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Principles of Disease 16 > Imaging in cancer > Flashcards

Flashcards in Imaging in cancer Deck (22)

What are some contraindications with MRI?

• Claustrophobic and noisy – affects patient compliance
• Motion artifact
• Cannot image patients with pacemakers, aneurysm clips etc., though MRI safe pacemakers are being made now


Explain the scientific basis of MRI

Magnetic fields make the protons in the body all spin in the same direction. A radiofrequency pulse then distorts the protons and takes pictures by displaying the protons “relaxing” back to their original positions.


What are some indications of MRI?

• Excellent for bone and soft tissue detail
• Vessels can be demonstrated
• Brain, spine and musculoskeletal
• Abdomen and pelvis
• Cardiac imaging


Outline the clinical application of CT imaging for the diagnosis, staging and treatment of cancer

• Diagnosis – find primary tumours that are typically hard to find

• Staging - assesses spread and metastases

• Monitoring disease - Response to treatment or relapse


Describe the pros and cons of population screening with radiological testing, using breast screening as an example.

Pros - can find tumours early to give a better prognosis

Cons - money spent doing tests on all in group who may not necessarily have or develop cancer, exposure to radiation. Genetic screening may be safer


Explain some basic principles of when certain imaging techniques should be used

• ALARA principle - “As low as reasonably achievable”
• Ensure whether examination is necessary
• Adequate clinical information is essential for appropriate protocol
• Avoid repeat examinations


Describe the indications for barium studies

Relatively low radiation dose
Relatively safe


Explain the indications for CT imaging

Good 2D image of body
Can easily distinguish between areas of diff. densities


Explain the contraindications of CT imaging

Exposure to radiation, not recommended for repeat tests


Describe CT images

X-rays are beams of radiation that are absorbed to different extents by different types of tissues. For example, air hardly absorbs any x-rays, whereas bone absorbs a great deal. By putting a film opposite the source of the x-ray, we can get a sense of the number of X-rays that have penetrated the object. For example, because X-rays don't pass through dense bone, very few X-rays will hit the film if the bone is between the X-ray source and the film. In this case, the film will remain white in the shape of the skull.


What is attenuation?

Attenuation is the reduction of the intensity of an x-ray beam as it traverses matter. The reduction may be caused by absorption or by deflection (scatter) of photons from the beam and can be affected by different factors such as beam energy and atomic number of the absorber.


What unit is used to describe attenuation values?

Hounsfield units
Ranges from +3000 (bone) to -1000 (air).


Describe pixels and voxels

• Pixel is a 2D unit based on the matrix size and the field of view.
• When the CT slice thickness is also factored in, the unit is known as a Voxel, which is a 3D unit.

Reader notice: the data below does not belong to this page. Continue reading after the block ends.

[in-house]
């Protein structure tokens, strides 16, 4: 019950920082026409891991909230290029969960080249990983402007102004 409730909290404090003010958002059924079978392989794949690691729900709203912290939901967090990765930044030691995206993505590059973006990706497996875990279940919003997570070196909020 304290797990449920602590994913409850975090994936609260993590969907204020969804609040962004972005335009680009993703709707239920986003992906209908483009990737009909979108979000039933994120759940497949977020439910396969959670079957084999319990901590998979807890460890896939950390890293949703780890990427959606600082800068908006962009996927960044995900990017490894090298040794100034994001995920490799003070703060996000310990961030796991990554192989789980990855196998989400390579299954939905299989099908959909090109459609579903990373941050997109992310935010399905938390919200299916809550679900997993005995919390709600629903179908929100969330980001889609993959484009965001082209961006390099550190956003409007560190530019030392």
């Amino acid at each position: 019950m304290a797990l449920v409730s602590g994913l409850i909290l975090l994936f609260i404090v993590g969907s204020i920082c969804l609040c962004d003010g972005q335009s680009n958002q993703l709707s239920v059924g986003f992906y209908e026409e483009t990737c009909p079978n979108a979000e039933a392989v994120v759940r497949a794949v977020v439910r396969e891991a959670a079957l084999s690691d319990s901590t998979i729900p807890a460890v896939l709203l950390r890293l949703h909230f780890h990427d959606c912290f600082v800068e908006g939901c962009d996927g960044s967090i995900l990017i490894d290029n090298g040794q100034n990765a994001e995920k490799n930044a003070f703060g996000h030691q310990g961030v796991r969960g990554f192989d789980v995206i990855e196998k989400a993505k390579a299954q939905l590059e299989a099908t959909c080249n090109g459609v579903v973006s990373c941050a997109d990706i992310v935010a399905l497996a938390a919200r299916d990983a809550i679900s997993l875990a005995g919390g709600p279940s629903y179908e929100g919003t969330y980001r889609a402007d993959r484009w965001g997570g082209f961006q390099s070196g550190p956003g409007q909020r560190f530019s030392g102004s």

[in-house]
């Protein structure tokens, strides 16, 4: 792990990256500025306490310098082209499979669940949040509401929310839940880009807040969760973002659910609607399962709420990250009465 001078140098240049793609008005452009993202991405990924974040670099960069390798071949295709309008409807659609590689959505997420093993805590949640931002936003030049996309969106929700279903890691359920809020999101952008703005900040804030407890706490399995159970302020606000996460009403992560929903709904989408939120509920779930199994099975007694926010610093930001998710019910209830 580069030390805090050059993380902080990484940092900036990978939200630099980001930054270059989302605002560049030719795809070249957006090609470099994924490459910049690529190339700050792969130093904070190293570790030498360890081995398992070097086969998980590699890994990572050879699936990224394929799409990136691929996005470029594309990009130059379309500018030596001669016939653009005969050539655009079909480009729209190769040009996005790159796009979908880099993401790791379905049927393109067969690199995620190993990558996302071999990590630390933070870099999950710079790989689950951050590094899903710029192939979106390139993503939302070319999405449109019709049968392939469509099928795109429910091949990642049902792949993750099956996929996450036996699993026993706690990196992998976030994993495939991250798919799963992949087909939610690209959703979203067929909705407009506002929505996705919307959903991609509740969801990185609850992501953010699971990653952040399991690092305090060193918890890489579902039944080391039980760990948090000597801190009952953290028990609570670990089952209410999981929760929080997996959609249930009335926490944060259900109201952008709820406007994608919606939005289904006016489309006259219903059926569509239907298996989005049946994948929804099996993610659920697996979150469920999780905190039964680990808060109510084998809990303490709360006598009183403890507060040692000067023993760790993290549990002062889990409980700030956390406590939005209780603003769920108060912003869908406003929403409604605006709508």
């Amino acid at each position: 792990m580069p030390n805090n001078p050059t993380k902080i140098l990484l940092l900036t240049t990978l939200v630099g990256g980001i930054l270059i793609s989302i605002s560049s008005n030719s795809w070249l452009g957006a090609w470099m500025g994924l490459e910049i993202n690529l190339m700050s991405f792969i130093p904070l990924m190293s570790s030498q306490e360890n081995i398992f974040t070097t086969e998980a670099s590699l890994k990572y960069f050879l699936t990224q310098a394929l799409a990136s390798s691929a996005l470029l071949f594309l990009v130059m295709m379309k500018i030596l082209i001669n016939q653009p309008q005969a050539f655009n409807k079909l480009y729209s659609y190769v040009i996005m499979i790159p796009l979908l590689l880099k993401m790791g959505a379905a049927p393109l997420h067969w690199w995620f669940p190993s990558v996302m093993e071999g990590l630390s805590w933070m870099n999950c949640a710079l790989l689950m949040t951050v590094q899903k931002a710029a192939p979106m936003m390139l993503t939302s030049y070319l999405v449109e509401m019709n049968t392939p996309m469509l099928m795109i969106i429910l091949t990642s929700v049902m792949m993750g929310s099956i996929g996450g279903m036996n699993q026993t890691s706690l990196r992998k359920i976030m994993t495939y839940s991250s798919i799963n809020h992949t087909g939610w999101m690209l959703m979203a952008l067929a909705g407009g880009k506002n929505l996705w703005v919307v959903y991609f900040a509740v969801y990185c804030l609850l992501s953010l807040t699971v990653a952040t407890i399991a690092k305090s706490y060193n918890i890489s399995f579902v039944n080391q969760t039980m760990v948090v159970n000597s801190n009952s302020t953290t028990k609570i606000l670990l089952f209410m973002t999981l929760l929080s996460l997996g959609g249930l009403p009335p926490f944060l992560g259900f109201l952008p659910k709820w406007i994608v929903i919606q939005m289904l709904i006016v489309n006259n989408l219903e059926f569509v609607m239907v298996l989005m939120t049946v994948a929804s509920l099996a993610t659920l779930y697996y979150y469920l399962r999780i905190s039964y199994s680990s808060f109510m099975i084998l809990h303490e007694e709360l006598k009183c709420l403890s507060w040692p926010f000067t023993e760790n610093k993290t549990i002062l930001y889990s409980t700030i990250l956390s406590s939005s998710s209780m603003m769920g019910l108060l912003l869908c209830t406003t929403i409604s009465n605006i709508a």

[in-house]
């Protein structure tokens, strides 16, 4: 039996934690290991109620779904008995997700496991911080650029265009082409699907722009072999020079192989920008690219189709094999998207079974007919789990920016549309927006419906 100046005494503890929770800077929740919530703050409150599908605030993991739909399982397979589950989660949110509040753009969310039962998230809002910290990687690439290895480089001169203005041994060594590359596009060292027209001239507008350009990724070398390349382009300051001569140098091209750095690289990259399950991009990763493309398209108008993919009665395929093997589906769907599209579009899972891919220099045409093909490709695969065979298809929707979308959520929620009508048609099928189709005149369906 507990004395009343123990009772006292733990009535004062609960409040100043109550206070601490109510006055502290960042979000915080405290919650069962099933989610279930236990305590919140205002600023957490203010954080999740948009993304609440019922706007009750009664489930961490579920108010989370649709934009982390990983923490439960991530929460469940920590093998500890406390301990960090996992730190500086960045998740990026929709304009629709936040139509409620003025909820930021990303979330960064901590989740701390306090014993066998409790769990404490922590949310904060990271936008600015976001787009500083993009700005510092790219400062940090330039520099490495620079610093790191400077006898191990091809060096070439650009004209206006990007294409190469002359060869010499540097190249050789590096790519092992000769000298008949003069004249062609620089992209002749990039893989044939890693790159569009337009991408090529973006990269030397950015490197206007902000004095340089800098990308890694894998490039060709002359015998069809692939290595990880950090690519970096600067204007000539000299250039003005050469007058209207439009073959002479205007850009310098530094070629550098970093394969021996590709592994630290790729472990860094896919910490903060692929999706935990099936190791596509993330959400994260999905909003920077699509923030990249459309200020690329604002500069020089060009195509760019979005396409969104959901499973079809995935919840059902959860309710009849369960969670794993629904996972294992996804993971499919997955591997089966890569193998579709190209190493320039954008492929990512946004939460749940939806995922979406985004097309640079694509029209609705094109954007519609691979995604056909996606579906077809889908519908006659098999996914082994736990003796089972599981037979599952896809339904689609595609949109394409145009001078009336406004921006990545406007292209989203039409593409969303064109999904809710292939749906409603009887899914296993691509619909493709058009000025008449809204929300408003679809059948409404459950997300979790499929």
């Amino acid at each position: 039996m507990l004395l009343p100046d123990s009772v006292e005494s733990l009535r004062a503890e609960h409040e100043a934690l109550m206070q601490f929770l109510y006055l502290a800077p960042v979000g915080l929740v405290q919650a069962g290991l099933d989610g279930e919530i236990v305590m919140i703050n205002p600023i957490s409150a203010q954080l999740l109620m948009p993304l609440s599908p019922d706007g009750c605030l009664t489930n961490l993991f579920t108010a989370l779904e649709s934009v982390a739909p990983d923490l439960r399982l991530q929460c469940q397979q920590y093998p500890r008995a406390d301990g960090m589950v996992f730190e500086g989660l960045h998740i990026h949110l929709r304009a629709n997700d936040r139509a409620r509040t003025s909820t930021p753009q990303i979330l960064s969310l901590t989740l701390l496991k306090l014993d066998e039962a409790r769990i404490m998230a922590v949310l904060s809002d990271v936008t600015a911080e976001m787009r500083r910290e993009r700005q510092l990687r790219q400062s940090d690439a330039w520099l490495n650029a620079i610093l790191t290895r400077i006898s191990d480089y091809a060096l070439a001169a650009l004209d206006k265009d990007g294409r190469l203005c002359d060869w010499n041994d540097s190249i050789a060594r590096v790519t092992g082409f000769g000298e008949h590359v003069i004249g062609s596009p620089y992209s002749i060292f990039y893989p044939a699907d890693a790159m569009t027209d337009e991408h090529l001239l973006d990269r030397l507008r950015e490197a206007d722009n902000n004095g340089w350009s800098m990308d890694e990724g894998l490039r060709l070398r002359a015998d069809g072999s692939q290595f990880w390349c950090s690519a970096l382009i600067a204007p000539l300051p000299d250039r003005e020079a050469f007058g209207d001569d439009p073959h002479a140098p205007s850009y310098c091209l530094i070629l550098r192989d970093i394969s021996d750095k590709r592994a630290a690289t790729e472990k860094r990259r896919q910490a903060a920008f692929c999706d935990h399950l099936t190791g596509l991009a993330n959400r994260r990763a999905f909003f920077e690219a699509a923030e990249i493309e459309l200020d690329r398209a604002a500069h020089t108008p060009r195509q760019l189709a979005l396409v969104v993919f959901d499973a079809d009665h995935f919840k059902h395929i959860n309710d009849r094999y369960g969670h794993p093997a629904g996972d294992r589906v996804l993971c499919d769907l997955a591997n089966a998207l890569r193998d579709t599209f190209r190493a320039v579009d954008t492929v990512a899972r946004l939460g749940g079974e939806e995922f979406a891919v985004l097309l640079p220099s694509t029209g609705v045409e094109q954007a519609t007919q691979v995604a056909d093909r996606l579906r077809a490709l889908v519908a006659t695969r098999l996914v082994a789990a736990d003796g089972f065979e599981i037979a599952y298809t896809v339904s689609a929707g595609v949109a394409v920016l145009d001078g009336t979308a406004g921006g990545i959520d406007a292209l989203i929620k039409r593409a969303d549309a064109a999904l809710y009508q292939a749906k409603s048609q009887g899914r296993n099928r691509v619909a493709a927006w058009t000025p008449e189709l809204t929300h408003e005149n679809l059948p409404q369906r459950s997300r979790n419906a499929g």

Give an example of oral and IV CT contrast agents

• Oral – dilute iodine based contrast (gastrografin) can be given to outline the GI tract. Not used routinely nowadays due to better resolution of the current generation scanners
• Intravenous – iodine based contrast (Omnipaque) injected into the veins to demonstrate blood vessels of the vascularity of different tissues. Occasionally allergic or anaphylactic reactions with IV contrast occur.


Describe tumour staging

• Position of tumour
• Depth of penetration of tumour
• Relationship to adjacent structures (T) – size and extent of tumour
• Involvement of regional lymph nodes (N) – no of lymph nodes affected
• Presence of distant metastases (M) – has it spread


Name a MRI contrast agent

Gadolinium DTPA is intravenous contrast medium which causes changes in local magnetic field and so alters the tissue signal


Describe the WHO principles of screening

• The condition should be an important health problem
• There should be a latent stage of the disease
• There should be a test or an examination for the condition
• The test should be acceptable to the population
• There should be a treatment for the condition
• Facilities for the diagnosis and treatment of these diseases should be available


What cancer screening tests use imaging?

Breast cancer
Ovarian cancer (transvaginal ultrasound, still in research) Lung cancer (still in research)


What would be required to make a screening test viable to offer on the NHS?

• Test should detect disease at an early stage where treatment can alter outcome
• Test should cause no harm
• Test should have high sensitivity and specificity
• Benefit to the individual and the population should outweigh the cost


Describe the scientific basis of positron emission tomography

Positron emission tomography (PET) is a nuclear medicine, functional imaging technique that is used to observe metabolic processes in the body. The system detects pairs of gamma rays emitted indirectly by a positron-emitting radionuclide (tracer), which is introduced into the body on a biologically active molecule. Three-dimensional images of tracer concentration within the body are then constructed by computer analysis.


What are the indications of PET?

PET good to find biologically active areas and metastases


What are the contraindications of PET?

Not useful in finding tumours in highly metabolic areas e.g. brain, liver
Exposure to radionuclides